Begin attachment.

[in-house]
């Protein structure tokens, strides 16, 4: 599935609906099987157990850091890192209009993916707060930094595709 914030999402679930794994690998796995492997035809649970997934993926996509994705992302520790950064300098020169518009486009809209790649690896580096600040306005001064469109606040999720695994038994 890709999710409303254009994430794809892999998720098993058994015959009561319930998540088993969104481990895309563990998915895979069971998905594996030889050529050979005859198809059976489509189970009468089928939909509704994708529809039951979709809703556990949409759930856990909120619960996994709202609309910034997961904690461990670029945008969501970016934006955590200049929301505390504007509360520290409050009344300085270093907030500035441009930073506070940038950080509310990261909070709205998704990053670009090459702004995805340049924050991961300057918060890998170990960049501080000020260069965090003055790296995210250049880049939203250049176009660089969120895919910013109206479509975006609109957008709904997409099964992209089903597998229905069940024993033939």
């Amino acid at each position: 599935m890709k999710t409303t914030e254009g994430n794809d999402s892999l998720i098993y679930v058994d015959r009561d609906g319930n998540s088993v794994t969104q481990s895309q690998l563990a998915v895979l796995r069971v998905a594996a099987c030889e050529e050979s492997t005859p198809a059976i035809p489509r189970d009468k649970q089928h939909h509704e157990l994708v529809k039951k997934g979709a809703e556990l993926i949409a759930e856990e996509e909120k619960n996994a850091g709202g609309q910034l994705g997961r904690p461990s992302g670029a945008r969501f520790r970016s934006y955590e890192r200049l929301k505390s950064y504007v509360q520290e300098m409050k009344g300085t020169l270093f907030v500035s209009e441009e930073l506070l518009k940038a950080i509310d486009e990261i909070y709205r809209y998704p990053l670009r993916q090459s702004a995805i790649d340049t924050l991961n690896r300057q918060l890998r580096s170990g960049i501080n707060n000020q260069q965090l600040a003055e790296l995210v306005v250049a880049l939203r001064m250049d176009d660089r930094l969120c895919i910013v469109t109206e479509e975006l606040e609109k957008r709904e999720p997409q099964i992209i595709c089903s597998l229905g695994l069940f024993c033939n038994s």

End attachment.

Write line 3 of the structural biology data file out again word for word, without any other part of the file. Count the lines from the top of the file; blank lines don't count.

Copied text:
């Amino acid at each position: 599935m890709k999710t409303t914030e254009g994430n794809d999402s892999l998720i098993y679930v058994d015959r009561d609906g319930n998540s088993v794994t969104q481990s895309q690998l563990a998915v895979l796995r069971v998905a594996a099987c030889e050529e050979s492997t005859p198809a059976i035809p489509r189970d009468k649970q089928h939909h509704e157990l994708v529809k039951k997934g979709a809703e556990l993926i949409a759930e856990e996509e909120k619960n996994a850091g709202g609309q910034l994705g997961r904690p461990s992302g670029a945008r969501f520790r970016s934006y955590e890192r200049l929301k505390s950064y504007v509360q520290e300098m409050k009344g300085t020169l270093f907030v500035s209009e441009e930073l506070l518009k940038a950080i509310d486009e990261i909070y709205r809209y998704p990053l670009r993916q090459s702004a995805i790649d340049t924050l991961n690896r300057q918060l890998r580096s170990g960049i501080n707060n000020q260069q965090l600040a003055e790296l995210v306005v250049a880049l939203r001064m250049d176009d660089r930094l969120c895919i910013v469109t109206e479509e975006l606040e609109k957008r709904e999720p997409q099964i992209i595709c089903s597998l229905g695994l069940f024993c033939n038994s």